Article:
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Here is the deprivation of Karna of his ear-rings by Indra. Here also is recited the sacrificial magnificence of Gaya; then the story of Agastya in which the Rishi ate up the Asura Vatapi, and his connubial connection with Lopamudra from the desire of offspring.

"Yudhishthira said, 'O best of regenerate ones, I desire again to hear of the achievements in detail of Agastya that illustrious Rishi endued with great intelligence." "Lomasa said, 'Listen now, O king, to the excellent and wonderful and extraordinary history of Agastya, as also, O monarch, about the prowess of that Rishi of immeasurable energy.

Give us what thou canst, without injuring others. Thus addressed Ilwala saluted the Rishi and said, 'If thou say what it is that I mean to give, then will I give you wealth. Hearing this Agastya said, 'O great Asura, thou hast even purposed to give unto each of these kings ten thousand kine and as many gold coins.

And beholding the king along with the queen afflicted with sorrow, Lopamudra approached them in due time and said, "O monarch, it behoveth thee not to grieve on my account. Bestow me on Agastya, and, O father, save thyself, by giving me away." And at these words of his daughter, O monarch, the king gave away Lopamudra unto the illustrious Agastya with due rites.

I entertain no anger towards Bhimasena. Rather, O foremost of the Bharata race, I am pleased with him; nay, even before coming here, I had been gratified with this deed of Bhima." O Vrikodara, to-day I have been freed from a terrible curse. For some offence, that great Rishi, Agastya, had cursed me in anger. O Pandu's son, my disgrace had ere this been fated.

""Agastya said, 'How can I succeed in cursing Nahusha, O great Rishi? Coming to heaven, the boon that Nahusha solicited was that whoever would come within the range of his vision would, deprived of all energy, come within his sway. The self-born Brahman granted him even this boon, and it is for that reason that neither thyself nor I have been able to consume him.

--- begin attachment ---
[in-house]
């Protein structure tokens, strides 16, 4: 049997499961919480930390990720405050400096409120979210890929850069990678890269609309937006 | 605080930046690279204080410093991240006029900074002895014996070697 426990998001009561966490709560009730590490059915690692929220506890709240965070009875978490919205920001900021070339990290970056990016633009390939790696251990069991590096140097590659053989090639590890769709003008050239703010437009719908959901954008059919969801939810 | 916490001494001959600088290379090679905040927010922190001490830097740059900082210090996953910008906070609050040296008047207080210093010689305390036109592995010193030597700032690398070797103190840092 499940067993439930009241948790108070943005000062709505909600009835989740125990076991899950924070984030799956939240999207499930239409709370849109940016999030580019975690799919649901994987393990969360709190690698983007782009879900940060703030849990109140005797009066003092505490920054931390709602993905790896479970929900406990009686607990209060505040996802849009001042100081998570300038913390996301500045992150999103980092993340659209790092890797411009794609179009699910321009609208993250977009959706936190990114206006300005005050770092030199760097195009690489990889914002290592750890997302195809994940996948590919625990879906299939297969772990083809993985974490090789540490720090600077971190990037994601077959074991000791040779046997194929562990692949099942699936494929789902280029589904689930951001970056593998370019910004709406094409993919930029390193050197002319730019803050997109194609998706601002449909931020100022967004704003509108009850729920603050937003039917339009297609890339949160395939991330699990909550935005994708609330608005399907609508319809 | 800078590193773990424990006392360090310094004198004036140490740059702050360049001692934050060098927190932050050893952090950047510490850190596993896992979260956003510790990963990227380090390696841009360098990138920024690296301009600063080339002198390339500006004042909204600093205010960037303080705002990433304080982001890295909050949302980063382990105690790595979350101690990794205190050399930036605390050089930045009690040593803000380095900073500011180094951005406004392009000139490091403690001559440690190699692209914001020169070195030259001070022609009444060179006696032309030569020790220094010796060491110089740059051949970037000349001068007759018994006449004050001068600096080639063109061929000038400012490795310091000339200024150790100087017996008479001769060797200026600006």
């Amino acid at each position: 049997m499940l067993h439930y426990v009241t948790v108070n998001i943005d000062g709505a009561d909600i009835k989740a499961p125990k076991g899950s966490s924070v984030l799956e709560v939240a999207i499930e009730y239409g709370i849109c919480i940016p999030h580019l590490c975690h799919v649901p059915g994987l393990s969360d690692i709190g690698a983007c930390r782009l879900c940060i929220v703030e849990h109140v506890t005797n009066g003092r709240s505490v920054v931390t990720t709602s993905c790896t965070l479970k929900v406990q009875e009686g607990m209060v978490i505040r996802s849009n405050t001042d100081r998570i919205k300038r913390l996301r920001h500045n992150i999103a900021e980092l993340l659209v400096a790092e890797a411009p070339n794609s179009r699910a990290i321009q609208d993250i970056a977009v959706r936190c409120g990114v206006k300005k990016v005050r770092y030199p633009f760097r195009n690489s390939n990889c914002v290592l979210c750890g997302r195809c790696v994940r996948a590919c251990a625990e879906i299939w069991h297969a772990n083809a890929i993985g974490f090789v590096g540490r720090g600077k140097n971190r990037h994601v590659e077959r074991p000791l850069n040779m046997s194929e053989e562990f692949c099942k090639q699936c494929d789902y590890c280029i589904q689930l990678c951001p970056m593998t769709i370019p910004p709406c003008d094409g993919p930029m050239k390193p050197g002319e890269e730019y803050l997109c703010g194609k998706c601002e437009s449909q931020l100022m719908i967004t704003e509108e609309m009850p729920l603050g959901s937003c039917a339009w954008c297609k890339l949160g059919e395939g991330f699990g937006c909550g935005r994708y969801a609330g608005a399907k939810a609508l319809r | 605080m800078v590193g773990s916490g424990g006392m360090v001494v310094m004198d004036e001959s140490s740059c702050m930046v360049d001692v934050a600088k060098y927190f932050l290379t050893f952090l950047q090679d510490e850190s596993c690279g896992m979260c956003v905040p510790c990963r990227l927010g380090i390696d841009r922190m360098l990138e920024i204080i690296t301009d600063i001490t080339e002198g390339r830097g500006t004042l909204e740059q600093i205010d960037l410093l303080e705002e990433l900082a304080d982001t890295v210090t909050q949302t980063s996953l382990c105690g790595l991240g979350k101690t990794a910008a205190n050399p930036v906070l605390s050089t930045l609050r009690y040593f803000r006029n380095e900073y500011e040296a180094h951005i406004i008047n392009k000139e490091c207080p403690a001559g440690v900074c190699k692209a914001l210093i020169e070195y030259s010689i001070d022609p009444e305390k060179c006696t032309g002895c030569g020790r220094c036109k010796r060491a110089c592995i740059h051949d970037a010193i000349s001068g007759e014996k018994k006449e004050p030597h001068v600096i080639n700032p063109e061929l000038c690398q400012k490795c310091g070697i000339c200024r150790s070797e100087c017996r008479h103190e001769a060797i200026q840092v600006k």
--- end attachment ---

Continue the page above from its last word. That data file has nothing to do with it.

It behoveth thee to recite everything to me." "'Bhishma said, "Even thus did those two Rishis, viz., Bhrigu and Agastya, converse with each other. I have already told thee how Nahusha, when he first became the chief of the gods, acted in a becoming way. Verily, all acts of human and celestial nature flowed from that high souled royal sage!

Lopamudra also, O timid one, endued with youth and beauty, followed Agastya, renouncing all the objects of enjoyment unattainable by men. And the intelligent and faultless Savitri also followed the heroic Satyavan, the son of Dyumatsena, alone into the world of Yama. Even like these chaste and beautiful ladies that I have named, thou, O blessed girl, bloomest with every virtue.

Indeed, tell me, O sire, once more of the merits of presenting incense and lights. Why are Valis offered on the ground by persons leading the domestic mode of life?" "'Bhishma said, "In this connection is recited the old narrative of the discourse between Nahusha and Agastya and Bhrigu.

"Salya said, 'Now when the great Indra, the intelligent chief of the gods, was deliberating with the guardians of the world and other deities upon the means of slaying Nahusha, there appeared at that spot the venerable ascetic Agastya.